Personally, I hate the 205 bikepath. It’s noisy, you get to look at a large freeway full of vehicles, and you are being exposed to nasty pollutants at close range (benzine comes to mind). I have only ridden it once, that was enough. I would love to see Springwater get repaved, and lights down by tideman park would be nice, too.
ODOT’s intent is to absorb as much of this money as they can internally. ODOT has a budget problems like every other department in the state. Repaving and filling potholes will be done by ODOT crews which are not well suited to new construction.
The next batch of money will be absorbed by the engineering, planning, and administrative portions of ODOT. This stimulus package is not going to stimulate very much. It is rapidly becoming a bailout for the state budget.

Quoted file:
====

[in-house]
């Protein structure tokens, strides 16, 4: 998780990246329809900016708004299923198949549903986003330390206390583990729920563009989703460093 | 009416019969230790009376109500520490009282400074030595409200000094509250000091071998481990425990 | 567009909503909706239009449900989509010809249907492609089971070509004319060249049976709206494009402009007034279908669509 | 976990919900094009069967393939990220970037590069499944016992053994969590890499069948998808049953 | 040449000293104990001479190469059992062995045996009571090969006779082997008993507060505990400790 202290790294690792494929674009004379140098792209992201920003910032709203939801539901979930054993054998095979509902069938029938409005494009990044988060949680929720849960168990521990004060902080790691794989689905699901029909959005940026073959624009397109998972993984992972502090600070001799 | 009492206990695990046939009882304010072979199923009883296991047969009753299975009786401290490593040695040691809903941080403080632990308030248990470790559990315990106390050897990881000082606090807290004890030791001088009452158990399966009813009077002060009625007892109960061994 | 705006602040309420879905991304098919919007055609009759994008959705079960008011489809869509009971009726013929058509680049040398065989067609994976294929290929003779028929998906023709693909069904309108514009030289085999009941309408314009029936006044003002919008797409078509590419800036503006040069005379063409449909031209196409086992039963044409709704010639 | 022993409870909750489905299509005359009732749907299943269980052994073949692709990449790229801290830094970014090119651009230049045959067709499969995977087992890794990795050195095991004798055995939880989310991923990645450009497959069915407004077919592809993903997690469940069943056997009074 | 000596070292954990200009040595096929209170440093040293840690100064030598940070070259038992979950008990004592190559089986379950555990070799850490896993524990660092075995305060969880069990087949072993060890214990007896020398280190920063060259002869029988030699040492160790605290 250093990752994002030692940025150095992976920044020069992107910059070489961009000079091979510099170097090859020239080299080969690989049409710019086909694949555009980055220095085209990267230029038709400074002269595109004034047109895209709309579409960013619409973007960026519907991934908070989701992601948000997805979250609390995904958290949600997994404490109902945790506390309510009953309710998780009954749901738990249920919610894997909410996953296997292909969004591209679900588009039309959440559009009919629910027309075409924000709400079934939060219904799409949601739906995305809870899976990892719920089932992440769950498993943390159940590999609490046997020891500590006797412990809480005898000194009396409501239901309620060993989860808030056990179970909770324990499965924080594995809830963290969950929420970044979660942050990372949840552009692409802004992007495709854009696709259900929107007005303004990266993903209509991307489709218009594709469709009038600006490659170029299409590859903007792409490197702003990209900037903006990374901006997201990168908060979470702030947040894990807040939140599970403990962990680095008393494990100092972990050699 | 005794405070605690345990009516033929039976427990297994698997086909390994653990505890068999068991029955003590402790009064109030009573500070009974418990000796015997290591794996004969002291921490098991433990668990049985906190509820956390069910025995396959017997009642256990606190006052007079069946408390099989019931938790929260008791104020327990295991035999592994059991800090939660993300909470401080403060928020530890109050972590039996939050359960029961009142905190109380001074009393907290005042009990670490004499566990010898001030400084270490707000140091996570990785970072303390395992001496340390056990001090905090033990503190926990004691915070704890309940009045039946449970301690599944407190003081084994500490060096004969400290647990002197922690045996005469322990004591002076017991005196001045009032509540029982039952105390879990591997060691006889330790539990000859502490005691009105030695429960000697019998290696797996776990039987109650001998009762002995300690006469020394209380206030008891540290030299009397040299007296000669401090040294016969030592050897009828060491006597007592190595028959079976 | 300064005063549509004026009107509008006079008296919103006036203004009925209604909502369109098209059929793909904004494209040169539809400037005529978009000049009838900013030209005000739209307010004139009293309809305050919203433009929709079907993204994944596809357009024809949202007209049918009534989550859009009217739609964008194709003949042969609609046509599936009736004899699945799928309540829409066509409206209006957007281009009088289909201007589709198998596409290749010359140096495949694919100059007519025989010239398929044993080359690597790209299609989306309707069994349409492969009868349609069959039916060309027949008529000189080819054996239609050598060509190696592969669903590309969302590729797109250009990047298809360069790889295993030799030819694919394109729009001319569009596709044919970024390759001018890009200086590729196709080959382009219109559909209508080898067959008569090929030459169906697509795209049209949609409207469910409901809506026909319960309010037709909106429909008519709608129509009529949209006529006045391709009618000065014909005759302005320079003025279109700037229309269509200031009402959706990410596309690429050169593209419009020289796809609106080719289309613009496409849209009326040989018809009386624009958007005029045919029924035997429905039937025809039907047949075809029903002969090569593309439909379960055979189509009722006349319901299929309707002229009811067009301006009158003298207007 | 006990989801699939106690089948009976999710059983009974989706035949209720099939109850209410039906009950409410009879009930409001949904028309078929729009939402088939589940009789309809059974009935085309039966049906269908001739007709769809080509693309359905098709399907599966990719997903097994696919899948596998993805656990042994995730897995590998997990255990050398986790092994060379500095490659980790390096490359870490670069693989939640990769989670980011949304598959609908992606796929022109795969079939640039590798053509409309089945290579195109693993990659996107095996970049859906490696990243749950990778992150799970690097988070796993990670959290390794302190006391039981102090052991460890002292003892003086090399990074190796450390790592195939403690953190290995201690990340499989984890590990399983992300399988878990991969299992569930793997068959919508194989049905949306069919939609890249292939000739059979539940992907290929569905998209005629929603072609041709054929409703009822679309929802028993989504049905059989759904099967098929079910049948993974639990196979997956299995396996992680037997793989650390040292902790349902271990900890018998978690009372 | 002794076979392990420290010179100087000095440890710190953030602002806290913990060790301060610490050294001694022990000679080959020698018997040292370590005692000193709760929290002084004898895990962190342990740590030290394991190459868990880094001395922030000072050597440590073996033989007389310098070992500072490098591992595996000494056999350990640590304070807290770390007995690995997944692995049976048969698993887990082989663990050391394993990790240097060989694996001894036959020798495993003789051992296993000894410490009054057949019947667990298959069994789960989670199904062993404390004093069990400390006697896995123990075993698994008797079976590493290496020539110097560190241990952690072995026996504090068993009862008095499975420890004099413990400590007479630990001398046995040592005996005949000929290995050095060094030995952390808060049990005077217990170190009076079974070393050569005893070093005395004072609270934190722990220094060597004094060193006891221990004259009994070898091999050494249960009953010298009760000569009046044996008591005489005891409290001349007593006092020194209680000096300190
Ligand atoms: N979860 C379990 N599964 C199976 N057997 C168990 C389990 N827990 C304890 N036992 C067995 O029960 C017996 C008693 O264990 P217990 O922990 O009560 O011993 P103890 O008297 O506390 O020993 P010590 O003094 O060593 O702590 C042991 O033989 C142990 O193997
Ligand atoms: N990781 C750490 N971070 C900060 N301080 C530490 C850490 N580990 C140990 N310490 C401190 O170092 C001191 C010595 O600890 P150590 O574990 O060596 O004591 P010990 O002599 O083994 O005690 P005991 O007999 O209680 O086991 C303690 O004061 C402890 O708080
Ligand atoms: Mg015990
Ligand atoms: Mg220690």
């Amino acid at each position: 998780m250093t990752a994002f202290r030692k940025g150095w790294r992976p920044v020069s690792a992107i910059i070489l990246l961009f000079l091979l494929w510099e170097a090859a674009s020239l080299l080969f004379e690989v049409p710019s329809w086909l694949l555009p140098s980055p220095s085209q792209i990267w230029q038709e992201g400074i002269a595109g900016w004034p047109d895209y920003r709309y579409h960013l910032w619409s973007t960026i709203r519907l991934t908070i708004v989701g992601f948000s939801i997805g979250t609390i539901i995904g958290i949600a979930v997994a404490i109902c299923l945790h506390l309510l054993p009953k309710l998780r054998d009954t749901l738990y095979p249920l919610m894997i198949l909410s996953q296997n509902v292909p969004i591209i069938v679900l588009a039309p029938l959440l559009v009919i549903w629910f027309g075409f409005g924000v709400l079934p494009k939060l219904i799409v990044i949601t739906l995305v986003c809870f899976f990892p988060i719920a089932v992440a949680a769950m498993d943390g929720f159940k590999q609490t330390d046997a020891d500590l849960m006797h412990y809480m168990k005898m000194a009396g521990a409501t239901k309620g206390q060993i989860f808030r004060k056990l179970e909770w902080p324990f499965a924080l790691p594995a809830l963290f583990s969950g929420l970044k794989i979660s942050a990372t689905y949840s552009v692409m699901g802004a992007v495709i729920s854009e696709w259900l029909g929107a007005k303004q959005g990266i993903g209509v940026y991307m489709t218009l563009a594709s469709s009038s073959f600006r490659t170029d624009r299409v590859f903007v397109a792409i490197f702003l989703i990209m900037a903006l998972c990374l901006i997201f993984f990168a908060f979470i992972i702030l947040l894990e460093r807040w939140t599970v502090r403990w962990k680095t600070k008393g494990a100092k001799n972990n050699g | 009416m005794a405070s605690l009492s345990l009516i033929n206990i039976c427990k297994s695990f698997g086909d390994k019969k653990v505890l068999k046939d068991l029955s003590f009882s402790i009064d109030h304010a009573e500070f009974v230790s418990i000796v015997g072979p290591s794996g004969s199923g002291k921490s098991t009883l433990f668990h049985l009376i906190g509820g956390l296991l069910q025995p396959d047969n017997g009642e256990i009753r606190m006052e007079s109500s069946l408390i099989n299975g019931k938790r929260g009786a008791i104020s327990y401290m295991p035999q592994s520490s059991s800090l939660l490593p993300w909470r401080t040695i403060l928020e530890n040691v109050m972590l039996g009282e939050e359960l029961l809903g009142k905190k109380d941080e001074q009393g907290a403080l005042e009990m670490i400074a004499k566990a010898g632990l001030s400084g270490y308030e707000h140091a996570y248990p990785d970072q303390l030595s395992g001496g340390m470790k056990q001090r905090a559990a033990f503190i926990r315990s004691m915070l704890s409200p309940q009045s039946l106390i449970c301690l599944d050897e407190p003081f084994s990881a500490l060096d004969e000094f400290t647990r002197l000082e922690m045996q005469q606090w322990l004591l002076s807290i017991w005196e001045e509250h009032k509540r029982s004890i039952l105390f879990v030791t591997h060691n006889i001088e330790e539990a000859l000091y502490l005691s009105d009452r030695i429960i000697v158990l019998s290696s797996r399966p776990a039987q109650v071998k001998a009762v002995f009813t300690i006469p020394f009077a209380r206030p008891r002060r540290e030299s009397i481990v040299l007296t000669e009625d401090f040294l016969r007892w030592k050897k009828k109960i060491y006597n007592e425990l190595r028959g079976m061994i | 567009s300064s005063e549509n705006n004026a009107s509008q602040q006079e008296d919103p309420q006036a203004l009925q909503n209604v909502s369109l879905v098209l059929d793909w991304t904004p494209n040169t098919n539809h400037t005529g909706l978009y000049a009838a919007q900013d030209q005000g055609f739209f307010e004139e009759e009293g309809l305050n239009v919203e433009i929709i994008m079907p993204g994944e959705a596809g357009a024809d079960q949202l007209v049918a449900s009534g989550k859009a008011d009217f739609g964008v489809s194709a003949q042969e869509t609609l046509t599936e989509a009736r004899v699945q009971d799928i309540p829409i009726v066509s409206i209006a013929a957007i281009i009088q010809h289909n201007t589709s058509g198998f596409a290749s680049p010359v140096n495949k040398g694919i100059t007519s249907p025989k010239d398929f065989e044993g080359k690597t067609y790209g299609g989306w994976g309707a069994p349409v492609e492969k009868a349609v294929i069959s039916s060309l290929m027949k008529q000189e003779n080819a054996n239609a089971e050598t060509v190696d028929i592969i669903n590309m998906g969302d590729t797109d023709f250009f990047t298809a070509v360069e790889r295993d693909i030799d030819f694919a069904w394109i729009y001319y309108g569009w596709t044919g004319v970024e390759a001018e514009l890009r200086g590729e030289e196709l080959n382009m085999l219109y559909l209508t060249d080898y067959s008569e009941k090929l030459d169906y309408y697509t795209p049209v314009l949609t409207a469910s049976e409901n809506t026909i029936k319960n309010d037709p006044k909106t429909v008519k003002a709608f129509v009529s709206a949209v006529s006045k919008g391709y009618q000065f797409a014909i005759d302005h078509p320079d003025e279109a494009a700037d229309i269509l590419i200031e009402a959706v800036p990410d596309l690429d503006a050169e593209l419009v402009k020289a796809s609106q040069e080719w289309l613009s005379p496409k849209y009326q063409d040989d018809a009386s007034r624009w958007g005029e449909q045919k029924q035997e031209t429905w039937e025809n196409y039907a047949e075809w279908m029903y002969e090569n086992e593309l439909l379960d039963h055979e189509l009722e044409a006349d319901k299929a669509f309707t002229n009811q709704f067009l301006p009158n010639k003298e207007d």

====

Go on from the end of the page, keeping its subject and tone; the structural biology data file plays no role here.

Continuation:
The 205 path is really unappealing, but it’s very useful. While the Springwater has lots of charm and is much more pleasant to ride, 205 is arguably more important for transportation purposes. I’m glad to see some money being spent to make it less hellish to ride (maybe some of those stupid transitions where you have to ride up on the sidewalk and use crosswalks can be improved).
That said, I think it’s tragic that we’re spending so much on making it even easier and faster to drive in Portland, and so little on basic safety accommodations for cyclists.
Metro got 38 million of the stimulus package for Transportation and the Metro committee JPACT is voting on the project list this Thursday. I believe the public comment period closes today.
Make your comments heard!
(repaving the springwater is in there)